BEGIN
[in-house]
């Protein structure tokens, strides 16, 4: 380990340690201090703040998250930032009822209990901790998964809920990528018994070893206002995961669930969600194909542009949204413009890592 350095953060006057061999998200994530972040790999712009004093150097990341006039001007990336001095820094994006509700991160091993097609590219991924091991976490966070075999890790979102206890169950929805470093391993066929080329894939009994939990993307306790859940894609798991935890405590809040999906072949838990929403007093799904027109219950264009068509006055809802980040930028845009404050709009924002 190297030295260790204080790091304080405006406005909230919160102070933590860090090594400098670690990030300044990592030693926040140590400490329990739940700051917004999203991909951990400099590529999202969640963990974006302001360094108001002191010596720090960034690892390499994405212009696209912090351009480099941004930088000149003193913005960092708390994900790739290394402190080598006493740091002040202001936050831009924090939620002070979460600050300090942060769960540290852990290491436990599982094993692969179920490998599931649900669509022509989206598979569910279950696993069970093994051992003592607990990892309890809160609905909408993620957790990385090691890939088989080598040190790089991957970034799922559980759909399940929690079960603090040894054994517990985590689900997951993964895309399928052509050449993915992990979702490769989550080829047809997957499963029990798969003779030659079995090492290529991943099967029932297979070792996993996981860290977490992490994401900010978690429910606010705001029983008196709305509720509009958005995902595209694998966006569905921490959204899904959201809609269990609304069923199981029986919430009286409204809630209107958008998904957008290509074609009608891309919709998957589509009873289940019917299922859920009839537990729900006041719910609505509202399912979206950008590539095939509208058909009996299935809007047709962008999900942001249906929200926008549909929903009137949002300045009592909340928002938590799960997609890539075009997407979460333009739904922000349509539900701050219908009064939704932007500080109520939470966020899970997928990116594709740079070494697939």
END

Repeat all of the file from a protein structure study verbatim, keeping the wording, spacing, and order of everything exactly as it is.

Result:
[in-house]
């Protein structure tokens, strides 16, 4: 380990340690201090703040998250930032009822209990901790998964809920990528018994070893206002995961669930969600194909542009949204413009890592 350095953060006057061999998200994530972040790999712009004093150097990341006039001007990336001095820094994006509700991160091993097609590219991924091991976490966070075999890790979102206890169950929805470093391993066929080329894939009994939990993307306790859940894609798991935890405590809040999906072949838990929403007093799904027109219950264009068509006055809802980040930028845009404050709009924002 190297030295260790204080790091304080405006406005909230919160102070933590860090090594400098670690990030300044990592030693926040140590400490329990739940700051917004999203991909951990400099590529999202969640963990974006302001360094108001002191010596720090960034690892390499994405212009696209912090351009480099941004930088000149003193913005960092708390994900790739290394402190080598006493740091002040202001936050831009924090939620002070979460600050300090942060769960540290852990290491436990599982094993692969179920490998599931649900669509022509989206598979569910279950696993069970093994051992003592607990990892309890809160609905909408993620957790990385090691890939088989080598040190790089991957970034799922559980759909399940929690079960603090040894054994517990985590689900997951993964895309399928052509050449993915992990979702490769989550080829047809997957499963029990798969003779030659079995090492290529991943099967029932297979070792996993996981860290977490992490994401900010978690429910606010705001029983008196709305509720509009958005995902595209694998966006569905921490959204899904959201809609269990609304069923199981029986919430009286409204809630209107958008998904957008290509074609009608891309919709998957589509009873289940019917299922859920009839537990729900006041719910609505509202399912979206950008590539095939509208058909009996299935809007047709962008999900942001249906929200926008549909929903009137949002300045009592909340928002938590799960997609890539075009997407979460333009739904922000349509539900701050219908009064939704932007500080109520939470966020899970997928990116594709740079070494697939």